One of the heroes of the Labour Shadow Cabinet for me is Sue Hayman. She is Labour’s Shadow Minister for the Environment, Farming and Rural Affairs. She gave an excellent speech at the Labour Party Conference this year outlining how a Labour Government will make it law that everyone has a right to food by introducing a Fair Food Act and implementing a National Food Strategy.
Millions more children are in poverty now than in 2010, and teachers are reporting children coming to school hungry and even rifling through bins for leftovers. It’s hard to believe that this is possible in 21st century Britain, but it is happening, and food bank usage has become normalised and even celebrated by the Tories. People who run food banks should be congratulated, but not the people in power whose policy decisions cause them to be needed in the first place.
It’s hard to believe that a right to food isn’t already the case when we all know the outcome if we don’t have access to food. Having a right to food though is about more than just having a full belly, it’s about a right to nutrition, to thrive and be healthy and to do away with the health inequalities that ride on the back of poor diets and poverty. Life expectancy in Swindon differs by up to around 10 years depending on where you live, and we have some areas where deprivation (both economic and nutritional) are statistically high.
Our national food economy relies very heavily on our environment, it goes without saying. It also rides very heavily on what we import, how much we pay for that and whether we decide to lower our standards if we leave the EU. To ensure that this policy of a right to food works, it will need to be interwoven with our climate change plans, our agricultural policy and our trading standards and tariffs.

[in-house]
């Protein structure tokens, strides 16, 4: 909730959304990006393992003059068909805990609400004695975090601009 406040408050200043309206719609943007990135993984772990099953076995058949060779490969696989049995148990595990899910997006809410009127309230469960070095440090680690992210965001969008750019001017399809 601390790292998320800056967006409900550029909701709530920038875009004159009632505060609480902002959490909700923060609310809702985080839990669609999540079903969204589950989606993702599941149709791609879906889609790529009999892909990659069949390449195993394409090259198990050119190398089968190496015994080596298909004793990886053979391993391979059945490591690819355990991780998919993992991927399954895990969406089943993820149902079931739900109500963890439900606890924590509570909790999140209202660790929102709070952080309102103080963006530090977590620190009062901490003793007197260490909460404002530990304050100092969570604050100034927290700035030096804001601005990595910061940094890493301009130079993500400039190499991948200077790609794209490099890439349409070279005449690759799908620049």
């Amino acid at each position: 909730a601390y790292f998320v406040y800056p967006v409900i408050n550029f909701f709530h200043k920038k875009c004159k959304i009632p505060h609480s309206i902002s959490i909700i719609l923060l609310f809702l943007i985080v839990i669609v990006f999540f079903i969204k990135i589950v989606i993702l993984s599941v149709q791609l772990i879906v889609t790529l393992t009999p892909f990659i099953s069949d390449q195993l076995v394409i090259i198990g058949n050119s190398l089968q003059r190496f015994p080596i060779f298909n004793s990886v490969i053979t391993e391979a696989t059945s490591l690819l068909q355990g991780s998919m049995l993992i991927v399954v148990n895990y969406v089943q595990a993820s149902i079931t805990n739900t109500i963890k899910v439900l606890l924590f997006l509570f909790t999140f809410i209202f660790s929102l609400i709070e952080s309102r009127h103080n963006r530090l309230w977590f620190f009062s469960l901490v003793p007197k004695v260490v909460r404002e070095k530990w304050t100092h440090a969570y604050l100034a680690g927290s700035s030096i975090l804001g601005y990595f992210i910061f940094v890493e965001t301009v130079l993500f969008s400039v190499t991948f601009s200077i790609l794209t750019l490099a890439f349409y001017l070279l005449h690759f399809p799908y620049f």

Sue and the Shadow Environment, Farming and Rural Affairs team are already working closely with the National Farmers’ Union and others to talk through how to find the sweet spot where we achieve our carbon reduction goals, we support our domestic agriculture industry and the people who work in it, and we provide good quality affordable food to feed our population.
Sue’s speech to Labour Party Conference is copied in full below:
Good afternoon, conference.
Last week we witnessed an extraordinary global event. Millions of young people took to the streets across the world to demand more action in the fight against climate change. I’m sure many of you, like me, joined them to show your support.
Millions of young people. Inspired to make a difference by a Swedish teenager. So let us applaud Greta Thunberg!
On March 26 this year I stood up in Parliament and called on this Tory Government to declare an Environment and Climate Emergency. They refused. They said they are doing enough. They are not.
On May Day, Jeremy Corbyn and I went back to Parliament. We declared a Climate Emergency, anyway. It is Labour that is leading the way. Last year we published Labour’s plans for a Green Transformation. We set out how we would decarbonise our economy. We have built on those plans.
Earlier today you heard it. Our plans for a Green Industrial Revolution.
And in these debates we have heard more of your ideas and aims. But I have been working on another revolution. A revolution in food and farming. It is an essential part of our effort to combat climate change.
Agriculture contributes nearly six million tonnes of carbon dioxide to our carbon footprint. A much higher proportion of other greenhouse gases, like methane and nitrous oxides. Land use offsets some of these emissions but our chosen diets, our food packaging and food wastage contributes more again.
Food waste. A symptom of a billion dollar industry astride a broken system. A system which leads to food banks. Do you remember what Boris Johnson said about food banks? He said, “When I was running London, I set up loads of food banks. They are fantastic things.”